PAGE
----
It was sixteen years later when I found myself sitting once again in the seats of my first church. I was a member of this church after my salvation at the age of 18. It was in this church where I began ministering to junior high kids, received my calling to ministry and it was here that Michelle and I were married. Sixteen years had passed. Since leaving, I had been training for ministry, engaged in ministry, and felt that I had failed in ministry. I had resigned my senior pastor roll of my church in Wichita, Kansas and launched out into international missions work.
Unfortunately, partnership raising was not going to well. Bills were piling up next to fear and there were more no’s to our request of financial partnership than there were yes’s. We are back in our hometown and home church to do partnership development, the task that every missionary living on faith must do to generate the finances that will eventually allow the missionary to do what God is called them to do. If ever there was an isolation that would fit into both of Trebesch’s categories of voluntary and involuntary isolation, it is launching out in full-time faith mission work. You want to go out and do ministry but you first have to raise the finances which could isolate you from doing any ministry at all.
Back in Beaumont, TX, after a week of entering into lavish homes only to be rejected because of perceived tight budgets and small hearts we were in despair. Sitting on that familiar row where I once sat as a young exuberant, excited, and newly called minister of the gospel of Jesus Christ, I, now a seasoned-weary-worn veteran of ministry was questioning everything. As a father of four I had left the comfort of the shores of provision to launch out into deep waters where I believed God to be calling me to serve him in a new way. Yet the nets were not full and night after night there was no great catch to haul in. WHAT HAVE I DONE??
Where was God and His “faithful provision,” His, “I will never leave you nor forsake you” presence? As hard as it was for me I knew that it was even more so for Michelle who, as every woman, appreciates security. It was when my thoughts turned to her that the preaching ended and she went down front for the prayer time. She did not need to inform me of what she was going down for. We had bills back home that needed to be paid and our efforts this week turned up nothing toward dealing with them. I’m sure the same struggle that was going on in my heart was also raging in her’s. She came back to the seats with an unusual expression on her face. I could not decipher what emotions she was exhibiting. Yet there seem to be a peace that “surpassed all understanding.”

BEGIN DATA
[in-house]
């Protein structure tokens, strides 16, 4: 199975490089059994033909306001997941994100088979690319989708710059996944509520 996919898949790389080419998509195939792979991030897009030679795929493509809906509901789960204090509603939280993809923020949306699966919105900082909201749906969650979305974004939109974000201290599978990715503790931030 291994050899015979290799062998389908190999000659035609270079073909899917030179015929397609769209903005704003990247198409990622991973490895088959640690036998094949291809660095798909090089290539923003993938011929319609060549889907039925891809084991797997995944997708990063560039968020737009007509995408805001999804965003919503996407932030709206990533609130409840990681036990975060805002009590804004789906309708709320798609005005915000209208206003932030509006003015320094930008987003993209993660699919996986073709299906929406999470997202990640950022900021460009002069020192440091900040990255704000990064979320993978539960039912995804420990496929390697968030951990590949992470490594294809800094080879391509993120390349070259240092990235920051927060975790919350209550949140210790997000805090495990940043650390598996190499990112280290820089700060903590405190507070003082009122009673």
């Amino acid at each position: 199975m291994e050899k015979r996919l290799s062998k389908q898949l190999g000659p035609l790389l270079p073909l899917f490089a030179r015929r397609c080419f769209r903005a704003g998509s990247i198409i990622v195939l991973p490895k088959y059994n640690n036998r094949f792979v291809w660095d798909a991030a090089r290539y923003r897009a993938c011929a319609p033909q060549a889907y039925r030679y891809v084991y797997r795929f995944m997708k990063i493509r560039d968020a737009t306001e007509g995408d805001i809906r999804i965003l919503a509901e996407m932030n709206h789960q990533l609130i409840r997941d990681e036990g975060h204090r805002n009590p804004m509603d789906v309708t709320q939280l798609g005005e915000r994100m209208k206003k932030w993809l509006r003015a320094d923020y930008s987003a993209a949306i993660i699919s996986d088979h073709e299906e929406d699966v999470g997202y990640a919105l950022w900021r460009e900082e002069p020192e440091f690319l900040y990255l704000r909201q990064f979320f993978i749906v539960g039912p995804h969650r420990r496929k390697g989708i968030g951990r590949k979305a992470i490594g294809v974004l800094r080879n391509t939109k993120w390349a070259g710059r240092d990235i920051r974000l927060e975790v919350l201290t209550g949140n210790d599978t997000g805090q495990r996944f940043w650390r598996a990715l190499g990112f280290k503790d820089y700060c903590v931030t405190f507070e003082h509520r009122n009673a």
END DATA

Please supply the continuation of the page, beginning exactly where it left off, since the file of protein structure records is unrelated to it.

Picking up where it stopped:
Later Michelle shared with me what God has spoken to her using a very powerful image. As I had deduced correctly she was pouring her heart out to the Lord requesting financial assistance for the many obligations we had to cover and having no provisions with which to address them. Suddenly she saw hands, as if they were coming down from heaven. One of the hands began to pick up, something similar to birdseed, provision of some sort. It placed an amount in the other hand which then Michelle reached out and took. When that hand was emptying it would be refilled and Michelle once again took the provision. The Lord then spoke very profoundly to Michelle’s heart. “During this season you will learn to feed out of my hand.”
We did not voluntarily choose to enter into a season of financial distress, emotional struggle, nor isolation from ministry, but that morning marked the beginning of a four-year process that we truly learned to feed from his hand. It was during this season that, regardless of our efforts, our partnerships for missionary work reached only 50% of our needed budget and increased no more. I ended up with six part-time jobs: substitute teaching, coaching gymnastics at two different gyms, handyman with my own business, on call chaplain at a heart hospital, volunteering as the mission director at a new church, and trying to do missions ministry as I could manage. It was a difficult and isolated season; one that met all the characteristics of Trebesch’s involuntary isolation yet not listed as one of the reasons. It was not sickness or injury. It was not imprisonment. It was not organizational discipline, nor war or natural disasters. P. 31. Our involuntary isolation was do to a lack of finances. Yet in the midst of this isolation God worked all the benefits that Trebesch listed out.
All three of the transformations that Trebesch listed out took place. There was inward transformation, spiritual transformation, and ministerial transformation. Our dependency on God increased as we continued to be isolated from full-time ministry. There were many times I was doing some kind of handyman job that I would cry out, “how much longer Lord?” I hated my jobs and was very frustrated till God changed my perspective and I realized that it was his hand that provided even the very jobs that I despised. During this season we truly learned how to eat out of God’s hand.